ACR seeks help, offers resources ahead of ICD-10 transition

The American College of Radiology (ACR) is asking radiology and radiation oncology practices to be on the lookout for potential errors in the ICD-9 to ICD-10 translation.

The organization is urging providers to alert them and their local Medicare contractor if a previously payable ICD-9 diagnosis code has been omitted from the list of approved and medically necessary ICD-10 diagnosis codes.

Some of the local and national coverage determination (LCDs and NCDs) policies for procedures commonly performed and billed could have slipped through the cracks in the conversion to the vastly more detailed and expanded ICD-10 dataset. Coding specificity required by NCDs and LCDs does not change and all coverage policies that currently require a specific diagnosis under ICD-9 should accurately reflect the equivalent ICD-10 code(s).

The ACR will communicate with the Carrier Advisory Committees in an effort to address any ICD-10 conversion issues and/or omitted diagnosis codes, according to guidance from the organization.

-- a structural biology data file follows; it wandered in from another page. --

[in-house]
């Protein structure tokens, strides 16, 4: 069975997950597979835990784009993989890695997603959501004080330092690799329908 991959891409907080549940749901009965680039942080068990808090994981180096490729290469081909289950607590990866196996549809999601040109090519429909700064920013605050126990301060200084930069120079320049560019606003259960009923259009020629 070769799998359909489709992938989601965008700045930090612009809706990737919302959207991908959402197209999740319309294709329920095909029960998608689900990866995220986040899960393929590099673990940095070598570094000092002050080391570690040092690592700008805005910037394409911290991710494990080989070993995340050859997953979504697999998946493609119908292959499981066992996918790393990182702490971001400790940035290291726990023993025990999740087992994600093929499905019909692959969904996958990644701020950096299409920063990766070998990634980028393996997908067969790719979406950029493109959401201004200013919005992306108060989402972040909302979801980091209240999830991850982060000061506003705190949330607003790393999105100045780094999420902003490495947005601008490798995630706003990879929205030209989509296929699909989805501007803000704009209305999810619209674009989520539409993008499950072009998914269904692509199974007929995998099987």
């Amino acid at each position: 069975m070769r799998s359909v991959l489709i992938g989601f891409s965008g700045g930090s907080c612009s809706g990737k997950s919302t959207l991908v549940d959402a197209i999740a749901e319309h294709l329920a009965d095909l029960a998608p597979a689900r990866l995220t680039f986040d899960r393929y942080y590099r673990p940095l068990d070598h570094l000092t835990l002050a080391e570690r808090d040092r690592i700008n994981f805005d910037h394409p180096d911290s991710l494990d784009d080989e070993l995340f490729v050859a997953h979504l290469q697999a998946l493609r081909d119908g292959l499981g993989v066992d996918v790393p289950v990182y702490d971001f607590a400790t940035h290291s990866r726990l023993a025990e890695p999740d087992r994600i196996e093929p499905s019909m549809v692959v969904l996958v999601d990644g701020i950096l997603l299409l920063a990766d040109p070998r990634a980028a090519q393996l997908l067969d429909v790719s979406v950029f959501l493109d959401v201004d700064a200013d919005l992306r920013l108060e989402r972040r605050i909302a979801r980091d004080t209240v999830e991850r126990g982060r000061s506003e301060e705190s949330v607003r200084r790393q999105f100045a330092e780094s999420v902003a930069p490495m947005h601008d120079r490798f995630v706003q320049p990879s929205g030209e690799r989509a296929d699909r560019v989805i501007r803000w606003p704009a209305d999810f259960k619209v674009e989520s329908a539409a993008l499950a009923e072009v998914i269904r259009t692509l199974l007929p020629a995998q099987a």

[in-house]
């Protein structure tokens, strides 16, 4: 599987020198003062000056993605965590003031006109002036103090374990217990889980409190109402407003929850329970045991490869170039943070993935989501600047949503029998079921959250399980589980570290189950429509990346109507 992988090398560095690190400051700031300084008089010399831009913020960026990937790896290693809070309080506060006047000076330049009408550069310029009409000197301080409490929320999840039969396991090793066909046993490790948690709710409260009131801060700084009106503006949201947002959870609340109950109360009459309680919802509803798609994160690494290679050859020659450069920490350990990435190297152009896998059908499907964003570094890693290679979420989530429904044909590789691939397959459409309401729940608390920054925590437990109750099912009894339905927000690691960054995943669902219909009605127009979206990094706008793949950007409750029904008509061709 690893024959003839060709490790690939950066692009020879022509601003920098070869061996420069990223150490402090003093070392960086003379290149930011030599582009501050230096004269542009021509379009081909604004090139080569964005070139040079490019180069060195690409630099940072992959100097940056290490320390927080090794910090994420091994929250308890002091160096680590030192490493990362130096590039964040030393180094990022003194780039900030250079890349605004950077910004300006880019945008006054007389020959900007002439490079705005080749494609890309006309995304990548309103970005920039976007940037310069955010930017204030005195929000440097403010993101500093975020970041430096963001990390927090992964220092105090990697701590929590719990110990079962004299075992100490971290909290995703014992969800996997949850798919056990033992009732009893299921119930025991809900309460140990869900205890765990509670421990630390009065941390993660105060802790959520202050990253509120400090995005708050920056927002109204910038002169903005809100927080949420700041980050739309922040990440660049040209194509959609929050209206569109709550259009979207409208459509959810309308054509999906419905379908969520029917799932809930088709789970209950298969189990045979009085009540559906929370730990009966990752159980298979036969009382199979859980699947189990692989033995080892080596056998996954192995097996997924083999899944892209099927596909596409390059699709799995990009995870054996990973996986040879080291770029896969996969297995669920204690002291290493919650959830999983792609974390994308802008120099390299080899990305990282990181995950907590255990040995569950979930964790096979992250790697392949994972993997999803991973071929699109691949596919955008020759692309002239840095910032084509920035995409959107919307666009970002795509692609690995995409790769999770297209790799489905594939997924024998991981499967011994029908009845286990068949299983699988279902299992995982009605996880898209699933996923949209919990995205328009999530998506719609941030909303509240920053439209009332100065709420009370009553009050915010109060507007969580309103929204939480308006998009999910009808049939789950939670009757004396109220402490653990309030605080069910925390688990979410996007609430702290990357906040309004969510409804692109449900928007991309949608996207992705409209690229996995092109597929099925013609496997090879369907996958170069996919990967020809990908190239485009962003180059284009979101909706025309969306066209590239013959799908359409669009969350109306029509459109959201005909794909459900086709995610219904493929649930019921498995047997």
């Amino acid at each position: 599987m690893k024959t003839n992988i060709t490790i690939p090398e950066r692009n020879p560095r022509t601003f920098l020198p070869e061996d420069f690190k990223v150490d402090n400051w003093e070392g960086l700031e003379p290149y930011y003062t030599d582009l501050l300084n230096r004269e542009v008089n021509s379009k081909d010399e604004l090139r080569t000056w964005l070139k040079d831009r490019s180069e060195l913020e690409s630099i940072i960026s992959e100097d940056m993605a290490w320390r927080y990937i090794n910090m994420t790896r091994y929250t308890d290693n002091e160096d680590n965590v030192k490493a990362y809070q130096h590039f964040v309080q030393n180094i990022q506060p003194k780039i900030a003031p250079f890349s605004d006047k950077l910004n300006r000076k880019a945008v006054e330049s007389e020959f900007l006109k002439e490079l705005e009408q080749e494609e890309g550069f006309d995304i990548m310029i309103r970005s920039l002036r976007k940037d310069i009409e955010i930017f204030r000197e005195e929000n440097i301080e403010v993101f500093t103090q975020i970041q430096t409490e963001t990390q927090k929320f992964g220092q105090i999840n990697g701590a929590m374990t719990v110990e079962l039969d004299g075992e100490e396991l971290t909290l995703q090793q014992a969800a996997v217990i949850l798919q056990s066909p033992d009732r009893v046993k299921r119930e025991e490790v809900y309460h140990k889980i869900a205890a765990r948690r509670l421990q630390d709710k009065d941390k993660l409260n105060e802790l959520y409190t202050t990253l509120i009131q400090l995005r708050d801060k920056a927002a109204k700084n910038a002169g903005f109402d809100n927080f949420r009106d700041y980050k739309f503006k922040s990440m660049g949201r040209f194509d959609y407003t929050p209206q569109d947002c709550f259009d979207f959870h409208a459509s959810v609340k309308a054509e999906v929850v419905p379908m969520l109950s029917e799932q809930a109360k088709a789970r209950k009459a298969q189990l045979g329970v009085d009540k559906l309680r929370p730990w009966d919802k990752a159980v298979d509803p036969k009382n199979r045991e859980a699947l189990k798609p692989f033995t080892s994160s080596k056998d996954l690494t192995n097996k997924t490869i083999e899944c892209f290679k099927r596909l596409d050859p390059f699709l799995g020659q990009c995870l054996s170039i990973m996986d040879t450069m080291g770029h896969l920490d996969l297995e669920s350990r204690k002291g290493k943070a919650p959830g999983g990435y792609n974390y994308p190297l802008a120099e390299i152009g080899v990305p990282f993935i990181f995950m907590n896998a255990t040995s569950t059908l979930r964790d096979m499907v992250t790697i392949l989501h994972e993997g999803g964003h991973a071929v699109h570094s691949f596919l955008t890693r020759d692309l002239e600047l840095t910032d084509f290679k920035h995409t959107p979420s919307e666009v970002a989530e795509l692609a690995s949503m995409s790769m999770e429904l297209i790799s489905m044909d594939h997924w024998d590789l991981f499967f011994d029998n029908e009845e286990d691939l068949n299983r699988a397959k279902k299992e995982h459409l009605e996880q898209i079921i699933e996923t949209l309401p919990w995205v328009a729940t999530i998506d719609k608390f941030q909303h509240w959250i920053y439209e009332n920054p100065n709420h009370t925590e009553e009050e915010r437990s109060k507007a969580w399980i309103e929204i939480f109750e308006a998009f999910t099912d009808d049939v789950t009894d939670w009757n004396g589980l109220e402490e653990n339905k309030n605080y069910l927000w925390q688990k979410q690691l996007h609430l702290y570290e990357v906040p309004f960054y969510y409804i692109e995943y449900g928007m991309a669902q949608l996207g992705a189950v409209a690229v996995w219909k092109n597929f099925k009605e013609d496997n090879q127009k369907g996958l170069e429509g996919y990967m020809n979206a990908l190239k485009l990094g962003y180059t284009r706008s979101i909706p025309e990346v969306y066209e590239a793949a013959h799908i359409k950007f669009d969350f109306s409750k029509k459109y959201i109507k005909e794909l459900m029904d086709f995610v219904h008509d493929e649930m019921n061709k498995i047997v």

Those policies that have been converted to ICD-10 codes are identified by a “FUTURE” status and are listed with an “October 1, 2015 effective date.”

Guidance from the ACR includes numerous resources for the transition including a downloadable Medicare coverage database that contains Access files that can be used to assist in analyzing all policies including converted ICD-10 LCDs.

ACR also identified trends in the converted LCD files including fewer ICD-10 LCDs, an increased number of diagnosis codes, a small percentage of inaccuracies in ICD-9 to ICD-10 crosswalks, a higher volume of ICD-10 codes tied to more complex coding and not yet posted LCDS which could indicate plans to retire existing policies.

Access the complete guidance.